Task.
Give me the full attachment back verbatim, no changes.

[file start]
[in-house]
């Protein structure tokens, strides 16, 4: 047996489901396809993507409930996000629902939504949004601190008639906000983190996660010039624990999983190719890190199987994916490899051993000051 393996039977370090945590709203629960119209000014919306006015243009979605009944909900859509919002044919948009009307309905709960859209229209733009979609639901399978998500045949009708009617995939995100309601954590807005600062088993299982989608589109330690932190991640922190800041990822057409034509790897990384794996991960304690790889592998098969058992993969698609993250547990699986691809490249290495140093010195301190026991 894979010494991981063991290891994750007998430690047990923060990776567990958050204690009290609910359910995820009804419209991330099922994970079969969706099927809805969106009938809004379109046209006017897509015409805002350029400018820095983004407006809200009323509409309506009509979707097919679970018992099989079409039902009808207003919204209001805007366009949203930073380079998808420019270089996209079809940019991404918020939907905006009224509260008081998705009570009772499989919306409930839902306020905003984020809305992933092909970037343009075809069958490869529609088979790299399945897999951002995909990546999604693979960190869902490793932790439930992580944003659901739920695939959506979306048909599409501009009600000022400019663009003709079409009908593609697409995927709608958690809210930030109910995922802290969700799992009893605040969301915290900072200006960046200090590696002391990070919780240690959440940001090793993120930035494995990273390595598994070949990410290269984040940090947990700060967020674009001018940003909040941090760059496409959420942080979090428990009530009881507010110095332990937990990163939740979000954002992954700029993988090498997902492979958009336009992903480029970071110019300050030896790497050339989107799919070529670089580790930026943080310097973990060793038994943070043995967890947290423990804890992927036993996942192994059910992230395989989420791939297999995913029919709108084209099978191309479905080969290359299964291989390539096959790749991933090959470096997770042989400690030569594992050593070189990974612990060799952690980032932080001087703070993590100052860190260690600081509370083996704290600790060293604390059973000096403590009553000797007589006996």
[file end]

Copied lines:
[in-house]
């Protein structure tokens, strides 16, 4: 047996489901396809993507409930996000629902939504949004601190008639906000983190996660010039624990999983190719890190199987994916490899051993000051 393996039977370090945590709203629960119209000014919306006015243009979605009944909900859509919002044919948009009307309905709960859209229209733009979609639901399978998500045949009708009617995939995100309601954590807005600062088993299982989608589109330690932190991640922190800041990822057409034509790897990384794996991960304690790889592998098969058992993969698609993250547990699986691809490249290495140093010195301190026991 894979010494991981063991290891994750007998430690047990923060990776567990958050204690009290609910359910995820009804419209991330099922994970079969969706099927809805969106009938809004379109046209006017897509015409805002350029400018820095983004407006809200009323509409309506009509979707097919679970018992099989079409039902009808207003919204209001805007366009949203930073380079998808420019270089996209079809940019991404918020939907905006009224509260008081998705009570009772499989919306409930839902306020905003984020809305992933092909970037343009075809069958490869529609088979790299399945897999951002995909990546999604693979960190869902490793932790439930992580944003659901739920695939959506979306048909599409501009009600000022400019663009003709079409009908593609697409995927709608958690809210930030109910995922802290969700799992009893605040969301915290900072200006960046200090590696002391990070919780240690959440940001090793993120930035494995990273390595598994070949990410290269984040940090947990700060967020674009001018940003909040941090760059496409959420942080979090428990009530009881507010110095332990937990990163939740979000954002992954700029993988090498997902492979958009336009992903480029970071110019300050030896790497050339989107799919070529670089580790930026943080310097973990060793038994943070043995967890947290423990804890992927036993996942192994059910992230395989989420791939297999995913029919709108084209099978191309479905080969290359299964291989390539096959790749991933090959470096997770042989400690030569594992050593070189990974612990060799952690980032932080001087703070993590100052860190260690600081509370083996704290600790060293604390059973000096403590009553000797007589006996």